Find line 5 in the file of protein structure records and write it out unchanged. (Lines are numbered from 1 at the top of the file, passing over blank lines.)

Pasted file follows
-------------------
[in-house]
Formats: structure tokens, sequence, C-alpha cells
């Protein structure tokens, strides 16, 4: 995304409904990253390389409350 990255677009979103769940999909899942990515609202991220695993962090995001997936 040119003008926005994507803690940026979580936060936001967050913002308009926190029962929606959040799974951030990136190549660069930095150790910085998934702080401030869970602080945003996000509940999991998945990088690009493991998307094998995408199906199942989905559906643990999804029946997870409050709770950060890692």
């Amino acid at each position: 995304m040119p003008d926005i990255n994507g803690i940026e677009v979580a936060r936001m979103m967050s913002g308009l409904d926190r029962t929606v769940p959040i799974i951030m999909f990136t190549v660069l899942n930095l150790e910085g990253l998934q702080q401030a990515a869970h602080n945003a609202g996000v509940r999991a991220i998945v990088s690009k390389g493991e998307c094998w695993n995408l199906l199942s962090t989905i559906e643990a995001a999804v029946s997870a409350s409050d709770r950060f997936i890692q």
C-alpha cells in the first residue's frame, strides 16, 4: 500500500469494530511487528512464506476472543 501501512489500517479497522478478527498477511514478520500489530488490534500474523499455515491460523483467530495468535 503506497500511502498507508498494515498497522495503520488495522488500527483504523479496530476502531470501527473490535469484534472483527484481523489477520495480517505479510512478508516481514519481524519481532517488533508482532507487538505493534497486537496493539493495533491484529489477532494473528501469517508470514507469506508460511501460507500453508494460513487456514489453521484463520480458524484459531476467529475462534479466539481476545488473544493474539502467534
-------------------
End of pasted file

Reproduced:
C-alpha cells in the first residue's frame, strides 16, 4: 500500500469494530511487528512464506476472543 501501512489500517479497522478478527498477511514478520500489530488490534500474523499455515491460523483467530495468535 503506497500511502498507508498494515498497522495503520488495522488500527483504523479496530476502531470501527473490535469484534472483527484481523489477520495480517505479510512478508516481514519481524519481532517488533508482532507487538505493534497486537496493539493495533491484529489477532494473528501469517508470514507469506508460511501460507500453508494460513487456514489453521484463520480458524484459531476467529475462534479466539481476545488473544493474539502467534